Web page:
Let’s cover the easy one first: income tax.
For sole traders it’s quite simple: it works exactly the same as for those who have a regular job – the amount of tax you pay is based on your taxable income and calculated using the Individual Income Tax Rates.
Generally, you lodge a tax return between 1 July and 31 October for the previous financial year and after it’s been assessed, the ATO will either cough up a refund into your bank account or slug you with a tax bill.
What is taxable income?
In simple terms, your taxable income is the amount of money you make in a financial year (not including GST – more on that later) minus your business expenses. For example, if you earn $100,000 and have business expenses totalling $18,250 your taxable income will be $81,750.
Check out this useful tool to help you calculate the amount of tax you are liable to pay for a given financial year.
Understanding PAYG instalments and how they help
If you make a living from your business you’re going to have to pay tax. Unlike employees who have tax taken out of their salary, as a sole trader it’s up to you to meet your tax obligations.
Fortunately there’s a system in place called Pay As You Go (PAYG) which allows you to make payments in advance towards your expected tax bill for that financial year.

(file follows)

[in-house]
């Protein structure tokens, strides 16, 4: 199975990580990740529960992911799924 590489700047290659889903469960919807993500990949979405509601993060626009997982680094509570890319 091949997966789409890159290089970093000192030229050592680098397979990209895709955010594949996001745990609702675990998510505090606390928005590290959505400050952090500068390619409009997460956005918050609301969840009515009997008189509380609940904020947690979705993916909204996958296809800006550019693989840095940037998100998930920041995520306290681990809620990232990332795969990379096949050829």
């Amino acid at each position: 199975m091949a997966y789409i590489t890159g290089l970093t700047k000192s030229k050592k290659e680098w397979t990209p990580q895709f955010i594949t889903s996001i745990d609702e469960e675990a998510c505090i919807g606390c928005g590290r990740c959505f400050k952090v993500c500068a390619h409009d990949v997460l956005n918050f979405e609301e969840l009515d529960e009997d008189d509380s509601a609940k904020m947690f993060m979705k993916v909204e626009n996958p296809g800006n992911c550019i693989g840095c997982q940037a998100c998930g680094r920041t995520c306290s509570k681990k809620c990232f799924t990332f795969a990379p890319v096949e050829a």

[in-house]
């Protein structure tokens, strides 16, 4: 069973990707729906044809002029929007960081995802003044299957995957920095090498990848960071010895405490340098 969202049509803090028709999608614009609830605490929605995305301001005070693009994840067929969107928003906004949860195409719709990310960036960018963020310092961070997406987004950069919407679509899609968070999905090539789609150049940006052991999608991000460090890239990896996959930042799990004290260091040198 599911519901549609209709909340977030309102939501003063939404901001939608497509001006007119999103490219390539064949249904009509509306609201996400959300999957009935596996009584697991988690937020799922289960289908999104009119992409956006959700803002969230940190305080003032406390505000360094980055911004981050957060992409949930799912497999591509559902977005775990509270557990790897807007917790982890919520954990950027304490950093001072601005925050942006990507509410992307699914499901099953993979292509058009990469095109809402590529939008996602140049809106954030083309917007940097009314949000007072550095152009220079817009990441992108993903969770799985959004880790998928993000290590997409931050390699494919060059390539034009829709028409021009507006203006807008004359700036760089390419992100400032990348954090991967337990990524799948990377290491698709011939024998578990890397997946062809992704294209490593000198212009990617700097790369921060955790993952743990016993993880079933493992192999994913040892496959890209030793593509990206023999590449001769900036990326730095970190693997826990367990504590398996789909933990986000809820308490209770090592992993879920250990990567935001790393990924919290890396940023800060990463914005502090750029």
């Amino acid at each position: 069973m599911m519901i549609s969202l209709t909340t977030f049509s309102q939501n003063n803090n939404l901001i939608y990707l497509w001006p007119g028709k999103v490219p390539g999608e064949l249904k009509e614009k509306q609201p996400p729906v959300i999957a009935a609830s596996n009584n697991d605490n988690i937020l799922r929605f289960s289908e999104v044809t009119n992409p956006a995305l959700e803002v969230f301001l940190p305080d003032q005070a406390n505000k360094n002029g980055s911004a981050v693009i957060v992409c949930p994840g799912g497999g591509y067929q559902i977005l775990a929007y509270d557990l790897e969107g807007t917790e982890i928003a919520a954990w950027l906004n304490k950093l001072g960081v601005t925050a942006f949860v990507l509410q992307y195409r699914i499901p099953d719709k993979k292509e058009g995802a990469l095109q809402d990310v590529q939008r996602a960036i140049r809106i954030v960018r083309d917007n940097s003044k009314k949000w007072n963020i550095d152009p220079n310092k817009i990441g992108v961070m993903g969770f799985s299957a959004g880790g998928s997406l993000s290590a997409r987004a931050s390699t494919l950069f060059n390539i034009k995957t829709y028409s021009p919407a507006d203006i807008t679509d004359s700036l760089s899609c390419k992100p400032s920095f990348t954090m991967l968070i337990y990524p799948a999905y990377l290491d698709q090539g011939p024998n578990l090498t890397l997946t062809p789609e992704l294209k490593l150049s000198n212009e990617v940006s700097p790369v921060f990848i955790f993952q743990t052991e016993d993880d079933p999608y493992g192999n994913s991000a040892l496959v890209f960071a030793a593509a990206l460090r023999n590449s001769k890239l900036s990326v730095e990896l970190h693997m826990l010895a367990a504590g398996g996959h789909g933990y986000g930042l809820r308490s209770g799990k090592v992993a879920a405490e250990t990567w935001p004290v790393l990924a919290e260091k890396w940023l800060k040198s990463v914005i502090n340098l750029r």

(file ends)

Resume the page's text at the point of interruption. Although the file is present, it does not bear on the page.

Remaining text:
Paying your tax bill in regular instalments (usually quarterly) ensures you don’t fall behind and aren’t hit with an eye-watering bill at the end of the financial year.
As of 2015 you can manage all of your PAYG instalments through the myGov website.
For further fun reading the ATO has detailed information on PAYG here.
Goods and Services Tax (GST)
The other tax that can apply to sole traders is GST, which is 10% tax placed on most goods and services sold in Australia. Not all sole traders need to register for and pay GST but in general if you earn over $75,000 per financial year or drive taxis you can’t avoid it.
Business Activity Statements (BAS)
If you’re required to pay GST, you’ll need to complete and lodge a BAS to the ATO every quarter which will contain details about your earnings and business expenses.
As of July 2017 the ATO introduced the simpler BAS format which requires you to report far less information and takes less time to complete.
Income tax and GST
When it comes to calculating your taxable income for your tax return, do so excluding any GST charged as you’ve already paid the GST component with your quarterly activity statements.
For example, if you earn $110,000 including GST in a given financial, your taxable income will only be $100,000.
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